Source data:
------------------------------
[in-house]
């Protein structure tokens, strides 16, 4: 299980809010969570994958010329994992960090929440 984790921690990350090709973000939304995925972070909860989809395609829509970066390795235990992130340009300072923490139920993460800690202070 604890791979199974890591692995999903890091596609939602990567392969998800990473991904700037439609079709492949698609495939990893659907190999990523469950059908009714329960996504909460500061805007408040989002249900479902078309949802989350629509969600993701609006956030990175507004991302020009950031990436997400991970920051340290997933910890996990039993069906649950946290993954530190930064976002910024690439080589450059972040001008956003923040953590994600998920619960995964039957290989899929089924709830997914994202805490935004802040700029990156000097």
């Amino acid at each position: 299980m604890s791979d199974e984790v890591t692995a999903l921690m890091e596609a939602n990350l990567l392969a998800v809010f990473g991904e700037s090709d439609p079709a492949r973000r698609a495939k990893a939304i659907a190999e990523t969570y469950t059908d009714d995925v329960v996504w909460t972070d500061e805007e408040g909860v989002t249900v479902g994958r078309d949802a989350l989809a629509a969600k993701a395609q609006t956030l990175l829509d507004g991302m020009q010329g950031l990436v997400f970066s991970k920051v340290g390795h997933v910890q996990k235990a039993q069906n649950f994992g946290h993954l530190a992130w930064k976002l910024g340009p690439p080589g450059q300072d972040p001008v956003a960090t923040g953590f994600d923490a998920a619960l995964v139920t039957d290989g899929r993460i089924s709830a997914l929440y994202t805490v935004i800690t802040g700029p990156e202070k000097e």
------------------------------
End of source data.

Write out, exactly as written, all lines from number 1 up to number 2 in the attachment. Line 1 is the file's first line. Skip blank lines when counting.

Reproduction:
[in-house]
């Protein structure tokens, strides 16, 4: 299980809010969570994958010329994992960090929440 984790921690990350090709973000939304995925972070909860989809395609829509970066390795235990992130340009300072923490139920993460800690202070 604890791979199974890591692995999903890091596609939602990567392969998800990473991904700037439609079709492949698609495939990893659907190999990523469950059908009714329960996504909460500061805007408040989002249900479902078309949802989350629509969600993701609006956030990175507004991302020009950031990436997400991970920051340290997933910890996990039993069906649950946290993954530190930064976002910024690439080589450059972040001008956003923040953590994600998920619960995964039957290989899929089924709830997914994202805490935004802040700029990156000097």